It’s Bucky! Black (Blonde?) Widow! Cap (and his beard)! Hulk! War Machine! Falcon! Black Panther and a whole bunch of Wakandans!
The last time movie-goers saw most of these characters, they were arguing and battling each other. But all it takes to make amends is a world-conquering villain. That’s friendship for ya.
If you’ve paid attention to recent superhero movies, the theme of FRIENDS appears quite often.
No, not THAT theme . . . apologies . . .
We mean REAL friends. To remove the “ear-worm” song from above, take a closer look at the following trailers of current movies.
Start with Thor: Ragnarok . . .
Thor’s “friend from work” comment at the 1:20 mark is one of the best lines in the entire film.
(Fun fact – there’s a neat story about the origin of that line, which came from an unlikely source. Read more here.)
Or check out this Justice League trailer and listen around 1:50 for Barry Allen/Flash’s awkward “I need friends” admittance to Bruce Wayne.
Unfortunately, teaching can quickly become an “isolated profession,” and you can read more about this “Lone Ranger” phenomenon in an article by The Atlantic HERE.
A growing research field focuses on teacher collaboration and how to help educators work together. Some people consider teacher collaboration as the “missing link” in successful school reform.
Here is a summary of one study about “High-quality collaboration” and its benefits to teachers and students. There’s a useful section in the article called “What this means for practitioners,” and if you’re in a hurry, here’s one excerpt from the summary:
School and teacher factors influence the quality and type of collaboration. Teachers in elementary schools, more so than in secondary schools, collaborated more frequently about instruction. Higher-quality collaboration is more common among female teachers than male teachers, particularly about instructional strategies, curriculum, and assessment.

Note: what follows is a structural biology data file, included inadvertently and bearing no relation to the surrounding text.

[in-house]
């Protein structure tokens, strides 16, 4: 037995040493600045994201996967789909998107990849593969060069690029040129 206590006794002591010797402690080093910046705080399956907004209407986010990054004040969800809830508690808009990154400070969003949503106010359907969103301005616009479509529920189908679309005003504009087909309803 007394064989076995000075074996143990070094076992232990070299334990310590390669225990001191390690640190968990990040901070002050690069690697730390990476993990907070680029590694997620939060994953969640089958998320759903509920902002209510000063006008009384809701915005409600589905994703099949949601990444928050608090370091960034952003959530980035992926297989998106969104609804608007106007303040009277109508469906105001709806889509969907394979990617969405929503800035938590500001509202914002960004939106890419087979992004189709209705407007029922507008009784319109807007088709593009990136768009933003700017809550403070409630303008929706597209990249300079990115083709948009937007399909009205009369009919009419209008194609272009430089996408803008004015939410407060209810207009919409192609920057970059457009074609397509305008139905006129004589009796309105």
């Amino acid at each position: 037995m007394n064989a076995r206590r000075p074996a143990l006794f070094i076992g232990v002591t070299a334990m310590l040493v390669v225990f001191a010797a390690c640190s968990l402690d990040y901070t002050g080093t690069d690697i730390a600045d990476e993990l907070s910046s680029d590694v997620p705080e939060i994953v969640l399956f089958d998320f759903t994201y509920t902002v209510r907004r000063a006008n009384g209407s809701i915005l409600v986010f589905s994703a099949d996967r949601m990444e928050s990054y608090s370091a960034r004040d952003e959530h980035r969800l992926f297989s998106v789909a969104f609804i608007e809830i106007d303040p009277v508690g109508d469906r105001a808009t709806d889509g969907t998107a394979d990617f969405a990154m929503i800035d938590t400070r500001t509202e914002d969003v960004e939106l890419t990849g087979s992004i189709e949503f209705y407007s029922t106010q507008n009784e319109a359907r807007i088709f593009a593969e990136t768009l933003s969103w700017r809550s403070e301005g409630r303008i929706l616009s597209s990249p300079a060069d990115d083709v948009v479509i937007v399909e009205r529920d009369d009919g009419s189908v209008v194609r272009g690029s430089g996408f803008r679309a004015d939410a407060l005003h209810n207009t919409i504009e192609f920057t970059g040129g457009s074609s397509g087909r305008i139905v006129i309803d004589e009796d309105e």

Another study of middle school teachers found positive results from “professional learning communities” (PLCs) consisting of same-subject, same-grade teacher teams. However, overall effectiveness depended on a lot of factors: “leadership and organizational practices, the substantive details of PLC activity meetings, the nature of conversations in PLC activities, and the development of community among PLC teams.”
There’s a lot to unpack in that last statement about influential factors for successful collaborations. This is the challenge of teacher teamwork.
You can’t force friendship, and you can’t coerce teachers to collaborate. As these studies show, effective collaboration requires meaningful application and multiple nuances to result in teacher buy-in and worthwhile work.
As with most interpersonal relationships, the process is delicate and sometimes messy. Just consider how well superheroes get along (or not) throughout their long history.
There is no one-size-fits-all approach to helping each other get along and collaborate. Even so, here are three resources (and highlights) that could help.
When you have a bad idea, like giving students stupid awards, a good teacher friend will tell you, “Heck, no!” When you’re thinking about writing a parent a nice-nasty reply to a note and you let your teacher friend proof it, a good teacher friend will tell you, “Nope, edit this so you won’t get fired.”
By sharing work products on Google Drive . . . teachers know what their colleagues outside of their collaboration group are doing. They also know how they’re doing it. This enables them to replicate and/or get ideas from each other.
Even without meeting in person, they have instant access to work products, like:
If I had it to do again, this is what I would do to get the most out of my formal and informal collaborations with other teachers:
The above ideas are not as “scholarly” as the research studies shared earlier. But they can still provide useful steps. At the least, none of these education offerings require a world-conquering villain. Be thankful for that!
If you like superheroes, a good bet is you’ll be sitting in a theater watching the latest Marvel or DC movie. And chances are you’ll have seen multiple superhero movies between now and then.